Lessons of Hospitality from Umm Maabad (ra)

1 Star2 Stars3 Stars4 Stars5 Stars (2 votes, average: 3.50 out of 5)
| Leave a reply
The following two tabs change content below.

Uzma Awan

Uzma Awan is a freelance writer. She writes on sustainability and Qur’an lessons and reflections.

Latest posts by Uzma Awan (see all)

tent-in-desertHer real name was Atiqah and she was married to a man called Abu Maabad.

Umm Maabad (ra) lived with her husband on the outskirts of Makkah in an inhabited place. Her husband was a shepherd; their livestock was their only source of livelihood. Living in a deserted area, Umm Maabad (ra) and her husband served the many caravans travelling on this route. Little did they know that one day Allah (swt) will reward this unknown couple in a way that many would wish that it was them.

The Prophet (sa) had secretly escaped Makkah with his trustworthy companion Abu Bakr (ra). In order to keep their migration covert, they were to travel a path that was unknown to the Makkans. Leaving the Cave of Thawr, they entered a barren valley. The desert sun was at its peak and the arduous journey had exhausted them. There were no houses or places to rest. Far in the distance, they saw a tent. The Prophet (sa) walked a little further until he reached it.

An elderly but strong woman was sitting outside. The Prophet (sa) asked her if she had any meat or milk that they could buy from her. The woman replied if she had any she would have served them. The Prophet (sa) saw a goat tied next to the tent and inquired about it. The woman replied that the goat was frail. It could not go for grazing, and was therefore, left behind. He asked if it gave any milk. The woman expressed her sadness for the goat’s condition. She said it was too weak to give any milk. The Prophet (sa) asked if he could milk the goat. The woman permitted him to try his luck.

He then caressed the goat, recited Allah’s (swt) Name and touched its udder. A big vessel was brought that instantly got filled with milk. The Prophet (sa), his companions and Umm Maabad (ra) drank the milk to their fill. The Prophet (sa), once again milked the goat, and left the filled vessel with Umm Maabad (ra).

Let us pause here, and talk about the beautiful etiquette of our beloved (sa).

She did not look at what little means she had – the famine, or the goat that gave no milk

First, he sought the woman’s permission to touch her goat. He did not consider it his privilege to go around someone else’s property, and touch their belongings. Many people visit others’ homes, and start touching their belongings without seeking their permission. Second, he was the last one to drink the milk. He said: “The server drinks the last.” He teaches us the etiquette of serving – the one serving eats last. Third, when he was done fulfilling his need, he was courteous enough to think about the family and leave some milk for them. He also teaches us that if we begin any task by reciting the name of Allah (swt), then He will bless it.

May He allow us to remember these etiquette and teachings in our day-to-day matters, Ameen.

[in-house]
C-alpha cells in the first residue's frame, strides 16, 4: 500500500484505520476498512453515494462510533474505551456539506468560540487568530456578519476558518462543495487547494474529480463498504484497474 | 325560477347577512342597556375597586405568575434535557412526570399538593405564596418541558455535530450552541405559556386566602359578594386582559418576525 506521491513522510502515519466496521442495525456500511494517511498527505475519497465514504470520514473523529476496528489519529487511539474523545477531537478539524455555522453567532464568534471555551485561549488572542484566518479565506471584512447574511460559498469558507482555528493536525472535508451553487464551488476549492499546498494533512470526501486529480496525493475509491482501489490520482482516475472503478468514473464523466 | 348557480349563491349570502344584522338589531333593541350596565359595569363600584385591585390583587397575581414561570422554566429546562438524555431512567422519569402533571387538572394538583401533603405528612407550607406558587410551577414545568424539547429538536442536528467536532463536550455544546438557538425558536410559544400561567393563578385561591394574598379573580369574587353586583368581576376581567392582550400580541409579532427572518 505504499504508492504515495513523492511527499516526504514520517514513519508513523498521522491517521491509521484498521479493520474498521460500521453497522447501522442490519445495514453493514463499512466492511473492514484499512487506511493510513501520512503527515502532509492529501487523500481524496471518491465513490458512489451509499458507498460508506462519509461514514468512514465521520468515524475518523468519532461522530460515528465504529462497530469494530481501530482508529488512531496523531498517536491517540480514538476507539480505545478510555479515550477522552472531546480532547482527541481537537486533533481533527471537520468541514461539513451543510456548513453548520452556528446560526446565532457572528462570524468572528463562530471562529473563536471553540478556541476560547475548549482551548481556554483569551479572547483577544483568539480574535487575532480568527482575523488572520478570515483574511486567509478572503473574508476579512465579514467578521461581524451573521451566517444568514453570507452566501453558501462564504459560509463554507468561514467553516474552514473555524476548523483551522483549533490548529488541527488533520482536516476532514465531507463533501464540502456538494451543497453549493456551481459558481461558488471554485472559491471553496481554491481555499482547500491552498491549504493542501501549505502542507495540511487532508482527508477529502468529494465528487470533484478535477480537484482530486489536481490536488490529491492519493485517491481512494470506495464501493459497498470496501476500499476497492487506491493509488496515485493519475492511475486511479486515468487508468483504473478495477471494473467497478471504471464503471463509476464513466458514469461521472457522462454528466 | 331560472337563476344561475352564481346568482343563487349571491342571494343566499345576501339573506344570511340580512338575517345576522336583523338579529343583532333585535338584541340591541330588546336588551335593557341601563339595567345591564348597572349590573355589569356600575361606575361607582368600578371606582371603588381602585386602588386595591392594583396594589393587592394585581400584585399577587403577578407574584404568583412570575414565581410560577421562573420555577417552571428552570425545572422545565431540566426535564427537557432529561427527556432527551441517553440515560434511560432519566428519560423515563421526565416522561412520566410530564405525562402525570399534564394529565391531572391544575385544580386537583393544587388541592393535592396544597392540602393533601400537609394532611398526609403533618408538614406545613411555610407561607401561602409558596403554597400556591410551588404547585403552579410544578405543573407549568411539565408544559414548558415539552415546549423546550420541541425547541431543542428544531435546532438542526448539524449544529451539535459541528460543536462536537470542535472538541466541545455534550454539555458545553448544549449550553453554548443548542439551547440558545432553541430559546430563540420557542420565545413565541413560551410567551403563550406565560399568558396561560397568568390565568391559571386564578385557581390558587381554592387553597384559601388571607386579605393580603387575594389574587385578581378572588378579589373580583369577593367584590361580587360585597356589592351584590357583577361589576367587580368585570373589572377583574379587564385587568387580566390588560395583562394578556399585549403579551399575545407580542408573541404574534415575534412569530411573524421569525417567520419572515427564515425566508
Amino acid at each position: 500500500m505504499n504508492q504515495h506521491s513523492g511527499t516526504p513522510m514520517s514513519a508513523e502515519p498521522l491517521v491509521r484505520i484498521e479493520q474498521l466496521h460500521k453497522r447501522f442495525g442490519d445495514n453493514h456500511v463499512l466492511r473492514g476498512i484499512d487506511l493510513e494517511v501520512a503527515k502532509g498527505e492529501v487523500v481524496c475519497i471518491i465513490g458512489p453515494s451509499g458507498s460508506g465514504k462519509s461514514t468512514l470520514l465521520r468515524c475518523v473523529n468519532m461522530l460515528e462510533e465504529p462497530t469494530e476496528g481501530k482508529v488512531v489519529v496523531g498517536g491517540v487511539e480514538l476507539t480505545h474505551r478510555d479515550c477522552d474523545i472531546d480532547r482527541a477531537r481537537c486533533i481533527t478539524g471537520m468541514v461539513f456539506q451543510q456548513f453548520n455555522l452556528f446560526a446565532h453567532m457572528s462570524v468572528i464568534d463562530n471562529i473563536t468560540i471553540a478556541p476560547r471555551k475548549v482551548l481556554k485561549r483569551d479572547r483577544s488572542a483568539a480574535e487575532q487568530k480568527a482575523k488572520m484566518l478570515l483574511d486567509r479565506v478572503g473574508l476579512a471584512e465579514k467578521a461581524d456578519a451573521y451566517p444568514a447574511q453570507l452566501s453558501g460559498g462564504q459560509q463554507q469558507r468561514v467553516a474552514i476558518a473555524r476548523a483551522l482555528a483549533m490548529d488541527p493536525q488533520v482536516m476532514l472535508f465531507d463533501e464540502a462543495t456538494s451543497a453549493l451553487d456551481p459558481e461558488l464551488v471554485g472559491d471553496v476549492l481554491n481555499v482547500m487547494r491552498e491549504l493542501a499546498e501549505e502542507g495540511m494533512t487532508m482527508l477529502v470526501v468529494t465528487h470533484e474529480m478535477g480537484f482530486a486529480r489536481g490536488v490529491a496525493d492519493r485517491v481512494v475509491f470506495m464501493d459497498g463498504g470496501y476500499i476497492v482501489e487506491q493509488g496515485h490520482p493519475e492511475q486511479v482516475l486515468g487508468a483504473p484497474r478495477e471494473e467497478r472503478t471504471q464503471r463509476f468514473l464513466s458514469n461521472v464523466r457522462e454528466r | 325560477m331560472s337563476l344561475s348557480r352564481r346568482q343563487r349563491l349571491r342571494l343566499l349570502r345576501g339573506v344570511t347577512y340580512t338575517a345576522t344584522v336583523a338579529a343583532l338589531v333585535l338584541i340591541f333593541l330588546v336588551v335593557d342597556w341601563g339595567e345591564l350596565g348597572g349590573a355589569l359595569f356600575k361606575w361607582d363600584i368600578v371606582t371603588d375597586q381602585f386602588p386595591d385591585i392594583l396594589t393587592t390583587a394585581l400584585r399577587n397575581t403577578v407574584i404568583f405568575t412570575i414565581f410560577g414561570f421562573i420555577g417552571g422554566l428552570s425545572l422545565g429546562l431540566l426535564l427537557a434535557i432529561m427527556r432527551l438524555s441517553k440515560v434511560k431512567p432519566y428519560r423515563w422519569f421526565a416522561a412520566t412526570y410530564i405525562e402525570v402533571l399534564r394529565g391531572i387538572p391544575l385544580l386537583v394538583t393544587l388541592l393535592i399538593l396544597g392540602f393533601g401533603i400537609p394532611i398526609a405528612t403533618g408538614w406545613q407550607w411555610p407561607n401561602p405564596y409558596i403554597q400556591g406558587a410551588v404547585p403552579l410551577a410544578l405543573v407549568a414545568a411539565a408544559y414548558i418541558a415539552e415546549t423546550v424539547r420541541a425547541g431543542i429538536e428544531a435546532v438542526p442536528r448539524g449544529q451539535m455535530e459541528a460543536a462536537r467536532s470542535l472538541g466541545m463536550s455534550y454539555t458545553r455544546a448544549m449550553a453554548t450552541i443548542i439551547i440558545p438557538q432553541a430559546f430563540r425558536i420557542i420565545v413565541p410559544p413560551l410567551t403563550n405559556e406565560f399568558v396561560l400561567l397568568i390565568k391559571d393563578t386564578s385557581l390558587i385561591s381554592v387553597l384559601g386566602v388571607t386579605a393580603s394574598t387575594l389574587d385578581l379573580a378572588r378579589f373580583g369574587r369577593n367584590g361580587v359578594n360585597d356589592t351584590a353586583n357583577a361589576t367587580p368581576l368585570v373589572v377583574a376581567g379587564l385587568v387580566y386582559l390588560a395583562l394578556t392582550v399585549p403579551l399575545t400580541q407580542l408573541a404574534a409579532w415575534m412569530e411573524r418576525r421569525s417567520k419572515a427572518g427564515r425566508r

Lessons to draw: Why did Allah (swt) honour Umm Maabad (ra) with this rare and one-time opportunity of serving the Prophet (sa)? It was because she and her husband were engaged in serving Allah’s (swt) creation. We read in the Quran that he who wishes to do good, the path to goodness is made easy for him. She did not look at what little means she had – the famine, or the goat that gave no milk. Upon being asked for food, she could have shouted: “Go away! We don’t have anything.” She was rather polite. What is our attitude both in poverty and prosperity?

When you are not in a position to help someone, don’t say: “I can’t do anything,” rather, make an intention to serve. Many people are blessed with wealth and position to help someone- yet, they are unable to serve; the intention is missing. Ask Allah (swt) to allow you to be a source of goodness for others.

Umm Maabad (ra) was poor, lived on a barren desert and her livestock was weak and unproductive. She had all the reasons to nitpick. She could have started the conversation with tales of her sufferings, but she made no mention of it.

She had all the reasons to nitpick. She could have started the conversation with tales of her sufferings, but she made no mention of it.

Recall the story of Prophet Ibrahim (as) when he travelled to Makkah many years later, and met Ismail’s (as) wife for the first time. When asked how she had been doing, the woman unloaded her bag of complaints. That was her first meeting with the stranger, and she began the conversation with complaints. After that (unpleasant) meeting, what advice did Ibrahim (as) give to his son? He instructed Ismail (as) to divorce her.

Let us reflect on our conversations. What impressions do we leave in our first meetings? When someone asks us how we have been doing, do we bombard them with tales of our sorrows or do we respond gracefully?

Umm Maabad (ra) had little, yet she was content. Be patient with your trials. Things never remain the same. While at one point, the goat did not give any milk; later, the same goat continued to give milk for as long as it was with the family. While once, nobody knew who Umm Maabad (ra) was or in what circumstances she lived; later, the Companions (ra) continued to deliver her fixed ration- even after the Prophet (sa) passed away. Don’t look at your deprivations, rather ask Allah (swt) for gratitude and contentment.

(Adapted from the book: Seerat e Sahabiyat k Darakshan Pehlu and the lectures of Dr. Farhat Hashmi: Seerat e Sahabiyat)

Leave a Reply